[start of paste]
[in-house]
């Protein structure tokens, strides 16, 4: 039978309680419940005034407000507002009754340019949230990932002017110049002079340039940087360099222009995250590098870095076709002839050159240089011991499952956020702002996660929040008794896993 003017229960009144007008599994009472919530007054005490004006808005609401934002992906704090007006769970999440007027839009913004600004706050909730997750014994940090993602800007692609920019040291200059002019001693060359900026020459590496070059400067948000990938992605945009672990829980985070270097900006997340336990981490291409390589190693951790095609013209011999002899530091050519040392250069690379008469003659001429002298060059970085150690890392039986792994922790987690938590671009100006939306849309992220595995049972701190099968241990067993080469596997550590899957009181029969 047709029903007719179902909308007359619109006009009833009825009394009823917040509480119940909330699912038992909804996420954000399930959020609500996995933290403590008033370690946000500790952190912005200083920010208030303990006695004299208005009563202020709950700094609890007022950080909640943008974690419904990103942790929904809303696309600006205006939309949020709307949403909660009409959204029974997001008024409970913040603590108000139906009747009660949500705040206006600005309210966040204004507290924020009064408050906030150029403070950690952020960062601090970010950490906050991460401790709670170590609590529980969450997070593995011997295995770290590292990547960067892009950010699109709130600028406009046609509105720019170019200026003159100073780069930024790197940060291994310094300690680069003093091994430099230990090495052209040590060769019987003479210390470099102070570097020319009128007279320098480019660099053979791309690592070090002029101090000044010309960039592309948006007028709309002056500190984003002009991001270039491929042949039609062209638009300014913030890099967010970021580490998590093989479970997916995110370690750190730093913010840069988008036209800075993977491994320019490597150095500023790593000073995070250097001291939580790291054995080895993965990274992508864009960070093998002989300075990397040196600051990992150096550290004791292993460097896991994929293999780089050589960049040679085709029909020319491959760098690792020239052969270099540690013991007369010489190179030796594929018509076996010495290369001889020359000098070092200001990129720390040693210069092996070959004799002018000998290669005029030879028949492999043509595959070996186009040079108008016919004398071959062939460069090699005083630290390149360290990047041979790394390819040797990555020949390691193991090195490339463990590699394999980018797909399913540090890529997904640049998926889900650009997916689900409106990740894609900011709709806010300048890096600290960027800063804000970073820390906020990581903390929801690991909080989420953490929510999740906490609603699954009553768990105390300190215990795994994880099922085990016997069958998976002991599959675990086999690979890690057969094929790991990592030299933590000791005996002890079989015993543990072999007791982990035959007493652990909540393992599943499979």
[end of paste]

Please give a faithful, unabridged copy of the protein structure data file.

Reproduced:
[in-house]
């Protein structure tokens, strides 16, 4: 039978309680419940005034407000507002009754340019949230990932002017110049002079340039940087360099222009995250590098870095076709002839050159240089011991499952956020702002996660929040008794896993 003017229960009144007008599994009472919530007054005490004006808005609401934002992906704090007006769970999440007027839009913004600004706050909730997750014994940090993602800007692609920019040291200059002019001693060359900026020459590496070059400067948000990938992605945009672990829980985070270097900006997340336990981490291409390589190693951790095609013209011999002899530091050519040392250069690379008469003659001429002298060059970085150690890392039986792994922790987690938590671009100006939306849309992220595995049972701190099968241990067993080469596997550590899957009181029969 047709029903007719179902909308007359619109006009009833009825009394009823917040509480119940909330699912038992909804996420954000399930959020609500996995933290403590008033370690946000500790952190912005200083920010208030303990006695004299208005009563202020709950700094609890007022950080909640943008974690419904990103942790929904809303696309600006205006939309949020709307949403909660009409959204029974997001008024409970913040603590108000139906009747009660949500705040206006600005309210966040204004507290924020009064408050906030150029403070950690952020960062601090970010950490906050991460401790709670170590609590529980969450997070593995011997295995770290590292990547960067892009950010699109709130600028406009046609509105720019170019200026003159100073780069930024790197940060291994310094300690680069003093091994430099230990090495052209040590060769019987003479210390470099102070570097020319009128007279320098480019660099053979791309690592070090002029101090000044010309960039592309948006007028709309002056500190984003002009991001270039491929042949039609062209638009300014913030890099967010970021580490998590093989479970997916995110370690750190730093913010840069988008036209800075993977491994320019490597150095500023790593000073995070250097001291939580790291054995080895993965990274992508864009960070093998002989300075990397040196600051990992150096550290004791292993460097896991994929293999780089050589960049040679085709029909020319491959760098690792020239052969270099540690013991007369010489190179030796594929018509076996010495290369001889020359000098070092200001990129720390040693210069092996070959004799002018000998290669005029030879028949492999043509595959070996186009040079108008016919004398071959062939460069090699005083630290390149360290990047041979790394390819040797990555020949390691193991090195490339463990590699394999980018797909399913540090890529997904640049998926889900650009997916689900409106990740894609900011709709806010300048890096600290960027800063804000970073820390906020990581903390929801690991909080989420953490929510999740906490609603699954009553768990105390300190215990795994994880099922085990016997069958998976002991599959675990086999690979890690057969094929790991990592030299933590000791005996002890079989015993543990072999007791982990035959007493652990909540393992599943499979």